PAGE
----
Tuesday, March 10, 2015

What Is it Like to Be a Seamstress?

There are two main types of seamstresses - custom seamstresses - which include dressmakers and tailors - and sewing machine operators.

(Sorry for using the feminine version of the word if you're a dude reading this.)


How to Be a Seamstress
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A sewing machine operator has the less creative type of sewing work and earns an average wage of $10.33 per hour, though it takes skill and the ability to operate an industrial sewing machine at a high rate of speed. In this position, the sewing machine operator typically does one sewing function of making a garment or textile item.

Dressmakers and tailors get to enjoy more creativity in their work, as well as a slightly higher average wage of $12.30 per hour. 

Sewing Techniques

Most sewing techniques for sewing machine operators are learned on the job, and generally revolve around quickly placing the fabric in the sewing machine and pressing the pedal while manipulating the fabric.

Dressmaking and tailoring, on the other hand, require measuring, fitting, cutting, sewing and altering garments or creative textile art pieces.

Sewing Ideas

In a similar vein, sewing machine operators generally work in factories where they are not asked to develop creativity or come up with ideas.

Dressmakers and tailors are typically consulted for design and fitting suggestions at each step of the garment creation process.


Both types of seamstress will focus on working with textiles. There are, however, many different types of textiles that range from very light knits, woven materials, natural fiber fabrics, and synthetics, to heavy versions of each of those types of sewing fabric.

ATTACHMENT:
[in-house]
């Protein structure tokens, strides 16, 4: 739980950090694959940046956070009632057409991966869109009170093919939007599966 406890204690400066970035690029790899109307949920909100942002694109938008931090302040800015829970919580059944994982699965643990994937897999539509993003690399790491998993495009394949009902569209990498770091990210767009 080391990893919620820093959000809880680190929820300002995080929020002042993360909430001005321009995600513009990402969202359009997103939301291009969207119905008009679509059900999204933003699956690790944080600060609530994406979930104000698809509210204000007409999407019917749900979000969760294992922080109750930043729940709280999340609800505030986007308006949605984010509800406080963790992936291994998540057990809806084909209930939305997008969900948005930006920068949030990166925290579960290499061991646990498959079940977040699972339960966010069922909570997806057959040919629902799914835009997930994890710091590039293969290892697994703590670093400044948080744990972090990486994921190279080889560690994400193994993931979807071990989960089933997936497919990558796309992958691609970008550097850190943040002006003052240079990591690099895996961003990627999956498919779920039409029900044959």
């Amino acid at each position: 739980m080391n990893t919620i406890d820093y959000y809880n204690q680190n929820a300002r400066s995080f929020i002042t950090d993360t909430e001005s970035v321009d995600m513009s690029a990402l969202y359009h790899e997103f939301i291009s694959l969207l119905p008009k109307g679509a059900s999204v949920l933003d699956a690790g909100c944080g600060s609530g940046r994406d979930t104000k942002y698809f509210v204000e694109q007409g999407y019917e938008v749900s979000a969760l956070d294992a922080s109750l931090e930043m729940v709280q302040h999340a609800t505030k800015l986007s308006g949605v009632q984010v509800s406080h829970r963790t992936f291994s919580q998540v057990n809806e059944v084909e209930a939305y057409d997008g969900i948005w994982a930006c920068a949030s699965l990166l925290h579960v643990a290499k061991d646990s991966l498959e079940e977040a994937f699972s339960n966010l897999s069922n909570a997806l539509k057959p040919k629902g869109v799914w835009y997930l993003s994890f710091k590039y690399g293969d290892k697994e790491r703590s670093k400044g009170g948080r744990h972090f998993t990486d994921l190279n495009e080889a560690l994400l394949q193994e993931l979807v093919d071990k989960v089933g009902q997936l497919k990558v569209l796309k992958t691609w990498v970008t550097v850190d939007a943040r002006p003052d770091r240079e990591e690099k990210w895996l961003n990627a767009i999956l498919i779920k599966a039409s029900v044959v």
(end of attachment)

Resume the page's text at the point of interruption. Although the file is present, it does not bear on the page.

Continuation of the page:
Sewing Machine Needle Chart and Fabric Selection Guide
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Sewing Machine Needle Chart

Sewing machine operators are generally provided with a single gauge needle to do the single function requested.

A dressmaker or tailor, on the other hand, will, at least at first, need to consult a sewing machine needle chart to ensure using the right type of needle on the fabric being sewn.

My Thoughts on Being a Seamstress

I tried to write this without adding too much of my personal opinion, but you didn't click on this to get a dry rendition of what a seamstress does, right?

You are reading this to see what it's really like.

First, if you like sewing, it's a great job - but if hate sewing, you are not going to like it no matter what.

I have worked on production lines as a sewing machine operator, and I really liked it. I like the fast pace and being able to let my imagination run while my hands do the same thing over and over. It's kind of mindless, but I find that freeing because my mins can still work on what ever it wants.

I have also worked on the custom sewing end - and I love that, too. The challenge of measuring and designing and fitting are mentally stimulating - and seeing the finished items can be very rewarding emotionally.

The two types of sewing are almost polar opposites - with the common thread (no pun intended) being the use of textiles and the sewing tools used.

In my opinion, both are enjoyable and worthwhile, even though I have had jobs that paid more, few have been as rewarding overall, or provided as good a quality of life.

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